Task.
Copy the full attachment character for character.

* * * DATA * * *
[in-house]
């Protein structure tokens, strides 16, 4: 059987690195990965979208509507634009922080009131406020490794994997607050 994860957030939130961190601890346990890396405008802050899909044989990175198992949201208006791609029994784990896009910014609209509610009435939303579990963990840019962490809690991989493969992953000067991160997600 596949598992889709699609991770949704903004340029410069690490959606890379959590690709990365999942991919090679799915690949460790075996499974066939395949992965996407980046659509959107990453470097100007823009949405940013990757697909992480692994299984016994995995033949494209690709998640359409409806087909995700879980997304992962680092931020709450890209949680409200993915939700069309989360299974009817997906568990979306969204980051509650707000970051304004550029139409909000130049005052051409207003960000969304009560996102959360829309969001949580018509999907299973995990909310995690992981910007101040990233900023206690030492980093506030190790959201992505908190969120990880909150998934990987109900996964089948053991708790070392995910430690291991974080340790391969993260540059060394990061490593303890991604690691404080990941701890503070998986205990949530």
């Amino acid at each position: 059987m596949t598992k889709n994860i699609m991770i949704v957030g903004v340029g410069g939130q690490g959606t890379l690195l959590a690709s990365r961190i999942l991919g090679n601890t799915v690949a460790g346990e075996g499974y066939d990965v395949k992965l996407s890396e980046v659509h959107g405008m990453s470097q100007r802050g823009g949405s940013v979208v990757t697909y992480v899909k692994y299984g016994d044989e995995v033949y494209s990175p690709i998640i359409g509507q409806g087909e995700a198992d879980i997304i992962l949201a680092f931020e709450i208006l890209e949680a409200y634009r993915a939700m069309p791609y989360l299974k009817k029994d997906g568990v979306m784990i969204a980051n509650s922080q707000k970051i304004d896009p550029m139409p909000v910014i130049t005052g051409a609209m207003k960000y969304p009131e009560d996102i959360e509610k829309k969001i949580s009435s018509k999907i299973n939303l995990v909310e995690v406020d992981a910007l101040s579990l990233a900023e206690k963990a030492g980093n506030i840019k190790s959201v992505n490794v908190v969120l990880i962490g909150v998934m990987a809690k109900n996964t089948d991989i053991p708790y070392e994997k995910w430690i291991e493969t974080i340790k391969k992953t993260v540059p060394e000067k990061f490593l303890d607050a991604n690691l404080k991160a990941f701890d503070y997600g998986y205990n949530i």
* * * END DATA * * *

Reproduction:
[in-house]
């Protein structure tokens, strides 16, 4: 059987690195990965979208509507634009922080009131406020490794994997607050 994860957030939130961190601890346990890396405008802050899909044989990175198992949201208006791609029994784990896009910014609209509610009435939303579990963990840019962490809690991989493969992953000067991160997600 596949598992889709699609991770949704903004340029410069690490959606890379959590690709990365999942991919090679799915690949460790075996499974066939395949992965996407980046659509959107990453470097100007823009949405940013990757697909992480692994299984016994995995033949494209690709998640359409409806087909995700879980997304992962680092931020709450890209949680409200993915939700069309989360299974009817997906568990979306969204980051509650707000970051304004550029139409909000130049005052051409207003960000969304009560996102959360829309969001949580018509999907299973995990909310995690992981910007101040990233900023206690030492980093506030190790959201992505908190969120990880909150998934990987109900996964089948053991708790070392995910430690291991974080340790391969993260540059060394990061490593303890991604690691404080990941701890503070998986205990949530």
């Amino acid at each position: 059987m596949t598992k889709n994860i699609m991770i949704v957030g903004v340029g410069g939130q690490g959606t890379l690195l959590a690709s990365r961190i999942l991919g090679n601890t799915v690949a460790g346990e075996g499974y066939d990965v395949k992965l996407s890396e980046v659509h959107g405008m990453s470097q100007r802050g823009g949405s940013v979208v990757t697909y992480v899909k692994y299984g016994d044989e995995v033949y494209s990175p690709i998640i359409g509507q409806g087909e995700a198992d879980i997304i992962l949201a680092f931020e709450i208006l890209e949680a409200y634009r993915a939700m069309p791609y989360l299974k009817k029994d997906g568990v979306m784990i969204a980051n509650s922080q707000k970051i304004d896009p550029m139409p909000v910014i130049t005052g051409a609209m207003k960000y969304p009131e009560d996102i959360e509610k829309k969001i949580s009435s018509k999907i299973n939303l995990v909310e995690v406020d992981a910007l101040s579990l990233a900023e206690k963990a030492g980093n506030i840019k190790s959201v992505n490794v908190v969120l990880i962490g909150v998934m990987a809690k109900n996964t089948d991989i053991p708790y070392e994997k995910w430690i291991e493969t974080i340790k391969k992953t993260v540059p060394e000067k990061f490593l303890d607050a991604n690691l404080k991160a990941f701890d503070y997600g998986y205990n949530i």